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Members of the Ultimate Rewards program linked to the Chase Sapphire Preferred, Chase Ink Bold, and Chase Ink Plus credit cards can now transfer their points 1:1 to Virgin Atlantic’s Flying Club.
Other Ultimate Rewards points-transfer partners include British Airways Executive Club, United MileagePlus, Southwest Rapid Rewards, Korean Air SKYPASS, Amtrak Guest Rewards, Hyatt Gold Passport, Marriott Rewards, Priority Club Rewards, and The Ritz-Carlton Rewards.
As airline programs go, Flying Club isn’t among the most generous, with award prices and fuel surcharges both on the high side. But Flying Club miles may be transferred to Hilton HHonors, for example, so there are some potential uses for Virgin Atlantic miles. And the addition is a reminder that cards linked to loyalty programs with points that may be transferred to other programs can play a key role in making the most of frequent flyer points and miles.
The Convertible Points Contenders
With the change to Ultimate Rewards, it’s worth a quick comparison with the other two major convertible-points cards, the American Express cards with Membership Rewards, and the Starwood Preferred Guest credit card, also issued by American Express.
The Membership Rewards partner lineup currently includes the following airline and hotel programs, most of which transfer 1:1:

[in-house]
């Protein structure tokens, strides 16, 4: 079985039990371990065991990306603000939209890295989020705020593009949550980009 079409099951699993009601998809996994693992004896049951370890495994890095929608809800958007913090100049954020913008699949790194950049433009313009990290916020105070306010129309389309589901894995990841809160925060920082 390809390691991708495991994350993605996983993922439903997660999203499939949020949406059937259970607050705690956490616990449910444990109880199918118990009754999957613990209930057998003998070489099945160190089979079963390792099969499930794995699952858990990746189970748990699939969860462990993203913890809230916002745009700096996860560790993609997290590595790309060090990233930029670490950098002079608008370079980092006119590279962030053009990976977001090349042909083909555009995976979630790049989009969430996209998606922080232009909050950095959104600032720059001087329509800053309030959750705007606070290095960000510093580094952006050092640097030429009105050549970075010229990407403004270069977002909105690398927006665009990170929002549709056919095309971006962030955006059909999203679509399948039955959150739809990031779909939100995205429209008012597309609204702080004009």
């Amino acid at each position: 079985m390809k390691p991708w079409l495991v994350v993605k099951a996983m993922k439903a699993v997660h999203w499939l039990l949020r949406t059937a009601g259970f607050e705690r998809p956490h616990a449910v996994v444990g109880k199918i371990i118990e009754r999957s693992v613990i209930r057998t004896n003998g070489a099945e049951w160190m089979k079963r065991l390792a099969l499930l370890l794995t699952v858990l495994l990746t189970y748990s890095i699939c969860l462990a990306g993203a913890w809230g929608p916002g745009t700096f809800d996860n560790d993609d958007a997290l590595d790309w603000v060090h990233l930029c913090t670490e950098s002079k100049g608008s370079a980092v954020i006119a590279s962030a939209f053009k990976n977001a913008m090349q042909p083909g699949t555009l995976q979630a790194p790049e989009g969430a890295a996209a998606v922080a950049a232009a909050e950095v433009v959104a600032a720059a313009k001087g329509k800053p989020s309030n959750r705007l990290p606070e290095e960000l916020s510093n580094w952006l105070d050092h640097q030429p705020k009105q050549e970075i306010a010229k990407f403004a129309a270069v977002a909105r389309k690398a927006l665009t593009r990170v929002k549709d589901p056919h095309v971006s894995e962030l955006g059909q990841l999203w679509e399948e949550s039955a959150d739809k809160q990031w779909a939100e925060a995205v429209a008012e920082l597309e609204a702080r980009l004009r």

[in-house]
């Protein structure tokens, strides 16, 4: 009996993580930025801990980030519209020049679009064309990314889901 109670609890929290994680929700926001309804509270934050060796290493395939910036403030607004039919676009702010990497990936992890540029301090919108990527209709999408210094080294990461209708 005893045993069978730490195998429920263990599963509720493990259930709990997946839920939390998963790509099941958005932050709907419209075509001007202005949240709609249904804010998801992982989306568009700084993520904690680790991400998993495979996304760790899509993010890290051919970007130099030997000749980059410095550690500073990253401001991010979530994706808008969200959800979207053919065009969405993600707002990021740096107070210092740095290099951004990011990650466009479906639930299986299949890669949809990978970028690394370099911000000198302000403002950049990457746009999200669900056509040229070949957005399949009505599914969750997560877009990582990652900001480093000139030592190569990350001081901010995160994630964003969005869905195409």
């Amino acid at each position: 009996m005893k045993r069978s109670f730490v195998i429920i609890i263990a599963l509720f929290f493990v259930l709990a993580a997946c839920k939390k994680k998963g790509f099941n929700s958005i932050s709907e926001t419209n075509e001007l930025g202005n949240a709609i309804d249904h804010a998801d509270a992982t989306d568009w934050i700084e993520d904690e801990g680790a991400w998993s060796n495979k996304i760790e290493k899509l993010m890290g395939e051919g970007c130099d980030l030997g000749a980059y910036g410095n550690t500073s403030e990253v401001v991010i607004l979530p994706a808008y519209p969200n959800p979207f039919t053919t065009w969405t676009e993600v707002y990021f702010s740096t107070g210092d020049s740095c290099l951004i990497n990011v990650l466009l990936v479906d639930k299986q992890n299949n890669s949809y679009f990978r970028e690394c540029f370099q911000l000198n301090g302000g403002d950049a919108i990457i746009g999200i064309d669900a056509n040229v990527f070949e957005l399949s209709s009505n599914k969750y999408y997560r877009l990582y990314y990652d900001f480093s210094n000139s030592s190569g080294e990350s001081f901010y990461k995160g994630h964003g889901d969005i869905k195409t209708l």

And the Starwood card allows point transfers into the following airline programs:
If the cards were judged solely on the number of transfer partners, Starwood’s would be first and the Chase Ultimate Rewards cards would be last. But the real key here isn’t so much sheer numbers as it is real-world usability.
For U.S.-based travelers, Starwood still might eke out a top ranking, with Alaska, American, Delta, Hawaiian, United, and US Airways among the transfer options. But American and US Airways will soon be merged into a single carrier with a single program, and points transfer to United at an uncompetitive 2:1 ratio. And there are no hotel transfer options.
American Express Membership Rewards features Delta, Frontier, Hawaiian, JetBlue, and Virgin America. And unlike Starwood’s airline-only partnerships, it includes a handful of larger hotel chains as well.
Although Chase’s Ultimate Rewards has the fewest transfer partners, the list features two of the largest U.S. carriers, Southwest and United, plus Hyatt, InterContinental, and Marriott.
All the cards have their particular strengths and weaknesses. The choice comes down to which programs best fit with individual travelers’ earning strategies, not the number of programs listed as transfer options.
Reader Reality Check
Do you use a convertible-points card as part of your earning and redemption activities?
Which one works best for you?
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